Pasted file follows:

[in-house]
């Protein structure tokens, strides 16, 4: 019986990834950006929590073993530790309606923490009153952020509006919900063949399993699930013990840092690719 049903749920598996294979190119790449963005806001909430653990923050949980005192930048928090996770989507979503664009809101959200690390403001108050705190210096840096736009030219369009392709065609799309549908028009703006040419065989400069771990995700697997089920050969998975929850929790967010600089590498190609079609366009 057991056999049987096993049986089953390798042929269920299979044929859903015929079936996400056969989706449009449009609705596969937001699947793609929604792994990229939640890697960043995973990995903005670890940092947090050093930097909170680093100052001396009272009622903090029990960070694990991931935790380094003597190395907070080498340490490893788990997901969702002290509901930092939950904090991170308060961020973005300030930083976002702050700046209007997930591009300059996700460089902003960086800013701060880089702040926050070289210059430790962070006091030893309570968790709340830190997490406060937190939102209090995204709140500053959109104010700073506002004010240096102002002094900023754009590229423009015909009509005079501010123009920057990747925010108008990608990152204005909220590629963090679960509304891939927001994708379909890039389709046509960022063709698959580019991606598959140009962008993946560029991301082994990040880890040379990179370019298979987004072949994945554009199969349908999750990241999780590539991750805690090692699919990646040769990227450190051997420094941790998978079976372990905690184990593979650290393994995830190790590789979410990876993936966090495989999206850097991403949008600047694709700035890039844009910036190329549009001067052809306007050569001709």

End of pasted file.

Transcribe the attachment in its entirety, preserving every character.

[in-house]
């Protein structure tokens, strides 16, 4: 019986990834950006929590073993530790309606923490009153952020509006919900063949399993699930013990840092690719 049903749920598996294979190119790449963005806001909430653990923050949980005192930048928090996770989507979503664009809101959200690390403001108050705190210096840096736009030219369009392709065609799309549908028009703006040419065989400069771990995700697997089920050969998975929850929790967010600089590498190609079609366009 057991056999049987096993049986089953390798042929269920299979044929859903015929079936996400056969989706449009449009609705596969937001699947793609929604792994990229939640890697960043995973990995903005670890940092947090050093930097909170680093100052001396009272009622903090029990960070694990991931935790380094003597190395907070080498340490490893788990997901969702002290509901930092939950904090991170308060961020973005300030930083976002702050700046209007997930591009300059996700460089902003960086800013701060880089702040926050070289210059430790962070006091030893309570968790709340830190997490406060937190939102209090995204709140500053959109104010700073506002004010240096102002002094900023754009590229423009015909009509005079501010123009920057990747925010108008990608990152204005909220590629963090679960509304891939927001994708379909890039389709046509960022063709698959580019991606598959140009962008993946560029991301082994990040880890040379990179370019298979987004072949994945554009199969349908999750990241999780590539991750805690090692699919990646040769990227450190051997420094941790998978079976372990905690184990593979650290393994995830190790590789979410990876993936966090495989999206850097991403949008600047694709700035890039844009910036190329549009001067052809306007050569001709």